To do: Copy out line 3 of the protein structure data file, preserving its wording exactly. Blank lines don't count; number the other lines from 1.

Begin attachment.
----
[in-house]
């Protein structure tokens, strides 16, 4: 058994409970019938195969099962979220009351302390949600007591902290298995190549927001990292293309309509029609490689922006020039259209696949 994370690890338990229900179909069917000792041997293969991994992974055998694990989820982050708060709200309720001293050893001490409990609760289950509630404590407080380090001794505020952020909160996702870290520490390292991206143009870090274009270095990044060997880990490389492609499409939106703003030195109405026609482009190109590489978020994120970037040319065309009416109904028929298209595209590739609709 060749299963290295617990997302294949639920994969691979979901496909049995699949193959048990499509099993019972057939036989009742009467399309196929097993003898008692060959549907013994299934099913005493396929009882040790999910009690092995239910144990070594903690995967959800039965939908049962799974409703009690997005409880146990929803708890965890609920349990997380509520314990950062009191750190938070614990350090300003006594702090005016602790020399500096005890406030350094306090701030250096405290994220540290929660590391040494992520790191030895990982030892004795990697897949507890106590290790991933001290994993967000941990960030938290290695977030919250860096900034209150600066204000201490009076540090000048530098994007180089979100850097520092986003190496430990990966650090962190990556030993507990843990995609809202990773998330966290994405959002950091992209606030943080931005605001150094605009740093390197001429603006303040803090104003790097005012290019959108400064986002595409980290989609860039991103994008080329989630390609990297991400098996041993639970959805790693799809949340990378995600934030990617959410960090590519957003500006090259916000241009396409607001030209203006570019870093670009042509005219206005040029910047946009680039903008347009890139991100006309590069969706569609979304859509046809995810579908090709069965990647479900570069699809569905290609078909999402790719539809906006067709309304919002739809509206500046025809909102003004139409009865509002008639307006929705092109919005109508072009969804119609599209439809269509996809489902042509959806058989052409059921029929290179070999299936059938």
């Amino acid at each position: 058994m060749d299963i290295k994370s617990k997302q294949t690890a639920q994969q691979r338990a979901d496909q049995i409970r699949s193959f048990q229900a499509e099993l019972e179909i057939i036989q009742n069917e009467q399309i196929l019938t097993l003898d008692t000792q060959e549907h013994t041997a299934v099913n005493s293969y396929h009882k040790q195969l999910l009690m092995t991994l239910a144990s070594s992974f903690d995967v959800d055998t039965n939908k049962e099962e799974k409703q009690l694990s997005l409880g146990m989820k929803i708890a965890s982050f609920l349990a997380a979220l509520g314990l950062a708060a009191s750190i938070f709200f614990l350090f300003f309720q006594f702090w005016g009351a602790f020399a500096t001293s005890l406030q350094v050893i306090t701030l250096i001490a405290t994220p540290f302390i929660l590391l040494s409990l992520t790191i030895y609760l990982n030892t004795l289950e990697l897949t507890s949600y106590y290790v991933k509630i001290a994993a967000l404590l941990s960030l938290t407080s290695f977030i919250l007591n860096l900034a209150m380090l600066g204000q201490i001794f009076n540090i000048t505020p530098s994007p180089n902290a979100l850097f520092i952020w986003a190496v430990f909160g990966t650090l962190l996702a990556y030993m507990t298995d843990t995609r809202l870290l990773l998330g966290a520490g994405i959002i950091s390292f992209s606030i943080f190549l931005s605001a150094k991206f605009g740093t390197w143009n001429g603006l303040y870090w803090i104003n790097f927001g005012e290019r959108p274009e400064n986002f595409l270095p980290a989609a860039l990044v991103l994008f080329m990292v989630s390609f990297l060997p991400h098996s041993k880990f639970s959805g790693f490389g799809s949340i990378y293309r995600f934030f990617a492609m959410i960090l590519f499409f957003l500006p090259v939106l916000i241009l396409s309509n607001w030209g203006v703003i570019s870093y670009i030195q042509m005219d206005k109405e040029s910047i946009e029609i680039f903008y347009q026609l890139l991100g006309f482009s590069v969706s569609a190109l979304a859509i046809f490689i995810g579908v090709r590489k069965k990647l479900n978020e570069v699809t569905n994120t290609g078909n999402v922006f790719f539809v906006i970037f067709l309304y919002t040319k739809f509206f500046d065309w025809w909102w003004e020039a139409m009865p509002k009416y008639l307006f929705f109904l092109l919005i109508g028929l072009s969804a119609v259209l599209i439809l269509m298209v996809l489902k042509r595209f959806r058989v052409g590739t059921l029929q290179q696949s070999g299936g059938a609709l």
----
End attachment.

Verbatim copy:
């Amino acid at each position: 058994m060749d299963i290295k994370s617990k997302q294949t690890a639920q994969q691979r338990a979901d496909q049995i409970r699949s193959f048990q229900a499509e099993l019972e179909i057939i036989q009742n069917e009467q399309i196929l019938t097993l003898d008692t000792q060959e549907h013994t041997a299934v099913n005493s293969y396929h009882k040790q195969l999910l009690m092995t991994l239910a144990s070594s992974f903690d995967v959800d055998t039965n939908k049962e099962e799974k409703q009690l694990s997005l409880g146990m989820k929803i708890a965890s982050f609920l349990a997380a979220l509520g314990l950062a708060a009191s750190i938070f709200f614990l350090f300003f309720q006594f702090w005016g009351a602790f020399a500096t001293s005890l406030q350094v050893i306090t701030l250096i001490a405290t994220p540290f302390i929660l590391l040494s409990l992520t790191i030895y609760l990982n030892t004795l289950e990697l897949t507890s949600y106590y290790v991933k509630i001290a994993a967000l404590l941990s960030l938290t407080s290695f977030i919250l007591n860096l900034a209150m380090l600066g204000q201490i001794f009076n540090i000048t505020p530098s994007p180089n902290a979100l850097f520092i952020w986003a190496v430990f909160g990966t650090l962190l996702a990556y030993m507990t298995d843990t995609r809202l870290l990773l998330g966290a520490g994405i959002i950091s390292f992209s606030i943080f190549l931005s605001a150094k991206f605009g740093t390197w143009n001429g603006l303040y870090w803090i104003n790097f927001g005012e290019r959108p274009e400064n986002f595409l270095p980290a989609a860039l990044v991103l994008f080329m990292v989630s390609f990297l060997p991400h098996s041993k880990f639970s959805g790693f490389g799809s949340i990378y293309r995600f934030f990617a492609m959410i960090l590519f499409f957003l500006p090259v939106l916000i241009l396409s309509n607001w030209g203006v703003i570019s870093y670009i030195q042509m005219d206005k109405e040029s910047i946009e029609i680039f903008y347009q026609l890139l991100g006309f482009s590069v969706s569609a190109l979304a859509i046809f490689i995810g579908v090709r590489k069965k990647l479900n978020e570069v699809t569905n994120t290609g078909n999402v922006f790719f539809v906006i970037f067709l309304y919002t040319k739809f509206f500046d065309w025809w909102w003004e020039a139409m009865p509002k009416y008639l307006f929705f109904l092109l919005i109508g028929l072009s969804a119609v259209l599209i439809l269509m298209v996809l489902k042509r595209f959806r058989v052409g590739t059921l029929q290179q696949s070999g299936g059938a609709l």